Photo: Flickr, Schub@

The contrasting conditions of the resurgent Föritz and the depleted forests of Albania are a microcosm of the planet. We are living in the Anthropocene, a time when human activity, more than anything else, shapes the earth’s climate and ecosystems. Our hunting, fishing, deforestation, overgrazing, and pollution have created a period of mass extinction the likes of which haven’t occurred since the dinosaurs. E. O. Wilson, the preeminent biologist and conservationist, predicts we could lose half of all species on the earth by the end of this century.

But might we also be in a period of “re-wilding,” a time of ecological restoration and the return of species that had previously been exterminated?

In New England, where I live, the countryside was so denuded in the early twentieth century that scarcely a tree remained. Reforestation over the past eighty years has been so extensive that British author Nigel Williams was only half joking when he wrote of the region’s “tree epidemic.”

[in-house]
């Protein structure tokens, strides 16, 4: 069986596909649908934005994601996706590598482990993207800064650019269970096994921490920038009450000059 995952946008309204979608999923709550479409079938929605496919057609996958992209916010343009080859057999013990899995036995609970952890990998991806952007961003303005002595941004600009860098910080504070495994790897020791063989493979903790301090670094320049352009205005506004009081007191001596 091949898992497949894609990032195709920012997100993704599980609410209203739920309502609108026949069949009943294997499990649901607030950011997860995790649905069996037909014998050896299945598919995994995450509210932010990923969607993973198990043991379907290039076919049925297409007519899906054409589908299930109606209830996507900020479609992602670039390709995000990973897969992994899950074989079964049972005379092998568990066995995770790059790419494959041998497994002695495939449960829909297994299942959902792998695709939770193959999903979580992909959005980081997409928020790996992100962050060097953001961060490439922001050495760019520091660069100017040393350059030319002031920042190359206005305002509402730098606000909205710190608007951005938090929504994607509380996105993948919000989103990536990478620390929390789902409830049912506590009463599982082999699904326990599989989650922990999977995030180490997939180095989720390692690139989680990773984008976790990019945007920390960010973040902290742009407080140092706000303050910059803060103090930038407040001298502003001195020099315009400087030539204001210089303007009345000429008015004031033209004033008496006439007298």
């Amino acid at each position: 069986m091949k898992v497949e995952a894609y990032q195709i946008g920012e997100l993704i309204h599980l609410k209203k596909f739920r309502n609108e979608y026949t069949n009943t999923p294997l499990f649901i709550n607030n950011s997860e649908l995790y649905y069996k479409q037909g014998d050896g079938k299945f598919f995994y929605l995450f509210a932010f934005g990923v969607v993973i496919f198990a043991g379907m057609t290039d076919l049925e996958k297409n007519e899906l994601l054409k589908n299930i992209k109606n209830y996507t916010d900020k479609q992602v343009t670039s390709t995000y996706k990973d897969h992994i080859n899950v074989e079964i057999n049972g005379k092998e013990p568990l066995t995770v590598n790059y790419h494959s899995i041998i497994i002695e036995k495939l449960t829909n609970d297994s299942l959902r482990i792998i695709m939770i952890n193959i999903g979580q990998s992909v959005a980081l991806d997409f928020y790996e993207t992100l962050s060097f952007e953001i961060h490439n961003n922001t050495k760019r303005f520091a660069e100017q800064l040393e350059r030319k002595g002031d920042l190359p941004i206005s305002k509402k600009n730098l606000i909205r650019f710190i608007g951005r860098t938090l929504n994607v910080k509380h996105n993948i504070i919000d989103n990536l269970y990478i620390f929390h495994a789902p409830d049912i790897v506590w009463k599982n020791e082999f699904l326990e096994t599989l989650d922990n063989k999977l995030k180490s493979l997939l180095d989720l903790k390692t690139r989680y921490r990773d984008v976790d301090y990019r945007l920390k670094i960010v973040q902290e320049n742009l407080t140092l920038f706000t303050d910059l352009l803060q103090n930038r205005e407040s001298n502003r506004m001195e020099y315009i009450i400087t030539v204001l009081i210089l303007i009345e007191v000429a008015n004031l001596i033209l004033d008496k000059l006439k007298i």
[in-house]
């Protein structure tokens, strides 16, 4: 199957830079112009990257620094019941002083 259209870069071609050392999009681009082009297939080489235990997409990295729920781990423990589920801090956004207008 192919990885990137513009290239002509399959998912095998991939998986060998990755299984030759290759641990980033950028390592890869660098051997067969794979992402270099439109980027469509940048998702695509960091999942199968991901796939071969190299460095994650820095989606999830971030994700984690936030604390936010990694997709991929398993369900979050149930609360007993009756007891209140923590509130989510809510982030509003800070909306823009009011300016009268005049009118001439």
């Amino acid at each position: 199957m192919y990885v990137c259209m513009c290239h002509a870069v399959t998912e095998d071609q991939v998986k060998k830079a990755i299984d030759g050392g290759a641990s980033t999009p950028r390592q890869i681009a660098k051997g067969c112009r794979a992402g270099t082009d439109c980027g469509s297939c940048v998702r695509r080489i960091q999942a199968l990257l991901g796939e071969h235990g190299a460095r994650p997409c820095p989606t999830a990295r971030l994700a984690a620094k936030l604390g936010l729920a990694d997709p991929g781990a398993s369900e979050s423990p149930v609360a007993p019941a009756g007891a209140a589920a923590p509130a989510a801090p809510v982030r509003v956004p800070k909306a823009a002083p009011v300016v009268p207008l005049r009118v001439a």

Similarly, forest cover in Europe has increased by more than 70 percent since 1960, as generations of young people moved to cities. Despite subsidies that encourage European farmers to stay put, they will vacate 30 million hectares of marginal farmland, an area the size of Poland, by 2030.

As forests and open meadows return, so too have the creatures that once inhabited them. European bison, nearly one-ton beasts that bear a striking resemblance to their North American cousins, were extinct in the wild a century ago. The only remaining individuals lived in captivity. Now, through breeding programs and reintroductions, they number several thousand in the wild.

Phil McKenna, writing in The Big Roundtable about efforts to transform the no man’s land that once separated Western Europe from the Eastern Bloc into an eco-corridor. McKenna’s piece also tells the story of two men who met as boys living on opposite sides of the Iron Curtain, and who were bonded by their shared love of birds. The piece was produced in partnership with PBS’s NOVA Next.

Read the story